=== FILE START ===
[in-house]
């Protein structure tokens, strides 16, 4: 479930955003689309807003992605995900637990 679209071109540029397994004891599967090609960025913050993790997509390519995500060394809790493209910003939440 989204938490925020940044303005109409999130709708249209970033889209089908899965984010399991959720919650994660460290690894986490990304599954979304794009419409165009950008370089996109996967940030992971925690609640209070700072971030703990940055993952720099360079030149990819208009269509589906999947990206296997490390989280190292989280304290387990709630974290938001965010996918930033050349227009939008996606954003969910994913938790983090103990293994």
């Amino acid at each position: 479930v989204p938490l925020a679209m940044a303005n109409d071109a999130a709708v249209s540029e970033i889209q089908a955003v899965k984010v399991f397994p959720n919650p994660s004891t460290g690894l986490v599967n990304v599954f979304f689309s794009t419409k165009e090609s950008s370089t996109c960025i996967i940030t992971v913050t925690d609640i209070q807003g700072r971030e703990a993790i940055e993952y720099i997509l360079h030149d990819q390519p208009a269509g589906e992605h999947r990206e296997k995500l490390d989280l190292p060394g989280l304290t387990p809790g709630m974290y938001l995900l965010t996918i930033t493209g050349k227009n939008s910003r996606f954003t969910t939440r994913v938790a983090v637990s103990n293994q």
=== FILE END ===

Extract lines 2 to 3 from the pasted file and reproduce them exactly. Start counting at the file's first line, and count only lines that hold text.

């Protein structure tokens, strides 16, 4: 479930955003689309807003992605995900637990 679209071109540029397994004891599967090609960025913050993790997509390519995500060394809790493209910003939440 989204938490925020940044303005109409999130709708249209970033889209089908899965984010399991959720919650994660460290690894986490990304599954979304794009419409165009950008370089996109996967940030992971925690609640209070700072971030703990940055993952720099360079030149990819208009269509589906999947990206296997490390989280190292989280304290387990709630974290938001965010996918930033050349227009939008996606954003969910994913938790983090103990293994």
């Amino acid at each position: 479930v989204p938490l925020a679209m940044a303005n109409d071109a999130a709708v249209s540029e970033i889209q089908a955003v899965k984010v399991f397994p959720n919650p994660s004891t460290g690894l986490v599967n990304v599954f979304f689309s794009t419409k165009e090609s950008s370089t996109c960025i996967i940030t992971v913050t925690d609640i209070q807003g700072r971030e703990a993790i940055e993952y720099i997509l360079h030149d990819q390519p208009a269509g589906e992605h999947r990206e296997k995500l490390d989280l190292p060394g989280l304290t387990p809790g709630m974290y938001l995900l965010t996918i930033t493209g050349k227009n939008s910003r996606f954003t969910t939440r994913v938790a983090v637990s103990n293994q």